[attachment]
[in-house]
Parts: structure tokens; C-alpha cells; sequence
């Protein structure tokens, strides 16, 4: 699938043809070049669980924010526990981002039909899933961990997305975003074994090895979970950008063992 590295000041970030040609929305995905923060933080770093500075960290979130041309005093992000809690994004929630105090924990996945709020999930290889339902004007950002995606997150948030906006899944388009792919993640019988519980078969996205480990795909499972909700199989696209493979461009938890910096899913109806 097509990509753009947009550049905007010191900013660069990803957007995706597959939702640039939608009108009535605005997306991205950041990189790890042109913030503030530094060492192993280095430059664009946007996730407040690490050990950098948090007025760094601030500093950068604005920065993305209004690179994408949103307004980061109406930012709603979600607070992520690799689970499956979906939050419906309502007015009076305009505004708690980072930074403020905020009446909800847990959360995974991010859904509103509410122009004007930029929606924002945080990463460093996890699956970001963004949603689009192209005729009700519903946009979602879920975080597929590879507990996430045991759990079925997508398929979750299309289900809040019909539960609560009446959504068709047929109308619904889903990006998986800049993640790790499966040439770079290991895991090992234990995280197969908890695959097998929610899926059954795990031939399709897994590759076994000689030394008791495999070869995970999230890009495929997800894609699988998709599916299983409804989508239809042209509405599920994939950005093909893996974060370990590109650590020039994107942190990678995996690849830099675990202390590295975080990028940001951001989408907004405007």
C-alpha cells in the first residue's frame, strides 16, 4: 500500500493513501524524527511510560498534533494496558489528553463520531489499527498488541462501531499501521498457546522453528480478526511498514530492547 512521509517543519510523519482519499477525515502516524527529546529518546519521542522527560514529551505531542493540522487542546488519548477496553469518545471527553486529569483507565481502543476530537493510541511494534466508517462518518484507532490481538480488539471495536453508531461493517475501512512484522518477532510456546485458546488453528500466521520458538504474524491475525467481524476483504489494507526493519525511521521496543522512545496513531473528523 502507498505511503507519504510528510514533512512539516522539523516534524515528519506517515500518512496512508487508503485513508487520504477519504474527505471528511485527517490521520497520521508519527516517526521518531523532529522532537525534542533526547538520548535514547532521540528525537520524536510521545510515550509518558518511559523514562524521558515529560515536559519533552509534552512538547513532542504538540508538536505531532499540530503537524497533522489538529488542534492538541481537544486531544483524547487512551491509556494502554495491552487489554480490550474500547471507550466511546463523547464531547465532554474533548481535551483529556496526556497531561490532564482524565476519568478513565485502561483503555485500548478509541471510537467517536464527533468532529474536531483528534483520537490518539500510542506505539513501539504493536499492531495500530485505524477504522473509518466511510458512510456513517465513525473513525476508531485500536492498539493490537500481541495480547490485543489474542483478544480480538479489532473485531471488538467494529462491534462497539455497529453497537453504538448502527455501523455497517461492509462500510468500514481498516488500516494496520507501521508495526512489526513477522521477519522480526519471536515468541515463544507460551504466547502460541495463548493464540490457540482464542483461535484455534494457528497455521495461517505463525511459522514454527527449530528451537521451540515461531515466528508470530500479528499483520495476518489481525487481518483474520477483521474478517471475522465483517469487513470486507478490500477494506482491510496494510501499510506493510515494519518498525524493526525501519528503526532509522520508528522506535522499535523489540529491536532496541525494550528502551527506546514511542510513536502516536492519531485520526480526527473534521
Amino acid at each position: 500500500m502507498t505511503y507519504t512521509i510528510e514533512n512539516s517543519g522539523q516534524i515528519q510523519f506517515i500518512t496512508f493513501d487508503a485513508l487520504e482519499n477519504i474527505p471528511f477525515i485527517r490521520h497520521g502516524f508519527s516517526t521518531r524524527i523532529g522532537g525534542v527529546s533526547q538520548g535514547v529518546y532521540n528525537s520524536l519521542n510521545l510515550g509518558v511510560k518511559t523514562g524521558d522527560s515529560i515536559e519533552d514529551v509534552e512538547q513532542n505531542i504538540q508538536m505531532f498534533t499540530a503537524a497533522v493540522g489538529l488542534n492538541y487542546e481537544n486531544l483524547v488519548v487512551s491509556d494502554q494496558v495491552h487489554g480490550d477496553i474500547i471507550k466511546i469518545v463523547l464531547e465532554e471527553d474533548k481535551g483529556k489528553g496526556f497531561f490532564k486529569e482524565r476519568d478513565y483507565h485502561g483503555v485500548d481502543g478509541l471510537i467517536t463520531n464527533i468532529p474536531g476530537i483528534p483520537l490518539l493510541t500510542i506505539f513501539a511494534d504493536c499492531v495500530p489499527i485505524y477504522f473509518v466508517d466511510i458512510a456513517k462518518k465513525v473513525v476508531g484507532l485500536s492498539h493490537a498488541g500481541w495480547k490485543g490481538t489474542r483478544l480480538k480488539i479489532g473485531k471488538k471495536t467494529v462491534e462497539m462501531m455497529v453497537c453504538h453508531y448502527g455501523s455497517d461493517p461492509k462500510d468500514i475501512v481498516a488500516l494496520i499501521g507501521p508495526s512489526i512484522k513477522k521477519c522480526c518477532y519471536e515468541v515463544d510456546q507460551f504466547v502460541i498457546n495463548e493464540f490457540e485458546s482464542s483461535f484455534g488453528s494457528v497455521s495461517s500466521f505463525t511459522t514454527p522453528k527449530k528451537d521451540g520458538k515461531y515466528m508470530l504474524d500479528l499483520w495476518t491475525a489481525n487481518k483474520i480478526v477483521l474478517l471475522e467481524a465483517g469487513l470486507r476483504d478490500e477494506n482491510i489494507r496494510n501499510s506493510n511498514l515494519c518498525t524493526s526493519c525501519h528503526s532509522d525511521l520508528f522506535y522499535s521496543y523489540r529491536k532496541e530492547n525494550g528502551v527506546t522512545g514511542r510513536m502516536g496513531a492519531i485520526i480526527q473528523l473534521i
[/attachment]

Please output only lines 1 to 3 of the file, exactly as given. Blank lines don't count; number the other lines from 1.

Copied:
[in-house]
Parts: structure tokens; C-alpha cells; sequence
């Protein structure tokens, strides 16, 4: 699938043809070049669980924010526990981002039909899933961990997305975003074994090895979970950008063992 590295000041970030040609929305995905923060933080770093500075960290979130041309005093992000809690994004929630105090924990996945709020999930290889339902004007950002995606997150948030906006899944388009792919993640019988519980078969996205480990795909499972909700199989696209493979461009938890910096899913109806 097509990509753009947009550049905007010191900013660069990803957007995706597959939702640039939608009108009535605005997306991205950041990189790890042109913030503030530094060492192993280095430059664009946007996730407040690490050990950098948090007025760094601030500093950068604005920065993305209004690179994408949103307004980061109406930012709603979600607070992520690799689970499956979906939050419906309502007015009076305009505004708690980072930074403020905020009446909800847990959360995974991010859904509103509410122009004007930029929606924002945080990463460093996890699956970001963004949603689009192209005729009700519903946009979602879920975080597929590879507990996430045991759990079925997508398929979750299309289900809040019909539960609560009446959504068709047929109308619904889903990006998986800049993640790790499966040439770079290991895991090992234990995280197969908890695959097998929610899926059954795990031939399709897994590759076994000689030394008791495999070869995970999230890009495929997800894609699988998709599916299983409804989508239809042209509405599920994939950005093909893996974060370990590109650590020039994107942190990678995996690849830099675990202390590295975080990028940001951001989408907004405007």